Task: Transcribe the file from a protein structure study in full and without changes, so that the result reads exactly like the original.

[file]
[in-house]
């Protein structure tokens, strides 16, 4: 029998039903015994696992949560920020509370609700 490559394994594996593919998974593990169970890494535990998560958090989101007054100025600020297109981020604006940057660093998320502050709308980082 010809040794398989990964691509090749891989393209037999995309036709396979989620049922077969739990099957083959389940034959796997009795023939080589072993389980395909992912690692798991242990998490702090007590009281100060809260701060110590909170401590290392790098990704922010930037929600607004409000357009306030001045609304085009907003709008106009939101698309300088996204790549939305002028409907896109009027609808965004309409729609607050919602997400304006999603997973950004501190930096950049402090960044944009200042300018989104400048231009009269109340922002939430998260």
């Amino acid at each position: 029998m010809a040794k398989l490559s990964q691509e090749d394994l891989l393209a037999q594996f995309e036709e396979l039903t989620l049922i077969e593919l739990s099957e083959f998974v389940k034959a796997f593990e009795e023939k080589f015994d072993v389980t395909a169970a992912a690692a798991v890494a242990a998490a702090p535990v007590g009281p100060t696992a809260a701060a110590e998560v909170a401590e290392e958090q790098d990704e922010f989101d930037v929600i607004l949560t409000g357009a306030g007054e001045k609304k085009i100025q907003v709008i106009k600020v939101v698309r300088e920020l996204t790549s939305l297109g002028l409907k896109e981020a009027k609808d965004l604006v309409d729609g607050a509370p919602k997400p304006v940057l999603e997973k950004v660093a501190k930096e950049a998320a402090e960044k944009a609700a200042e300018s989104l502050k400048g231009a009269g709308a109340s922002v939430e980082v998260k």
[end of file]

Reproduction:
[in-house]
């Protein structure tokens, strides 16, 4: 029998039903015994696992949560920020509370609700 490559394994594996593919998974593990169970890494535990998560958090989101007054100025600020297109981020604006940057660093998320502050709308980082 010809040794398989990964691509090749891989393209037999995309036709396979989620049922077969739990099957083959389940034959796997009795023939080589072993389980395909992912690692798991242990998490702090007590009281100060809260701060110590909170401590290392790098990704922010930037929600607004409000357009306030001045609304085009907003709008106009939101698309300088996204790549939305002028409907896109009027609808965004309409729609607050919602997400304006999603997973950004501190930096950049402090960044944009200042300018989104400048231009009269109340922002939430998260």
């Amino acid at each position: 029998m010809a040794k398989l490559s990964q691509e090749d394994l891989l393209a037999q594996f995309e036709e396979l039903t989620l049922i077969e593919l739990s099957e083959f998974v389940k034959a796997f593990e009795e023939k080589f015994d072993v389980t395909a169970a992912a690692a798991v890494a242990a998490a702090p535990v007590g009281p100060t696992a809260a701060a110590e998560v909170a401590e290392e958090q790098d990704e922010f989101d930037v929600i607004l949560t409000g357009a306030g007054e001045k609304k085009i100025q907003v709008i106009k600020v939101v698309r300088e920020l996204t790549s939305l297109g002028l409907k896109e981020a009027k609808d965004l604006v309409d729609g607050a509370p919602k997400p304006v940057l999603e997973k950004v660093a501190k930096e950049a998320a402090e960044k944009a609700a200042e300018s989104l502050k400048g231009a009269g709308a109340s922002v939430e980082v998260k």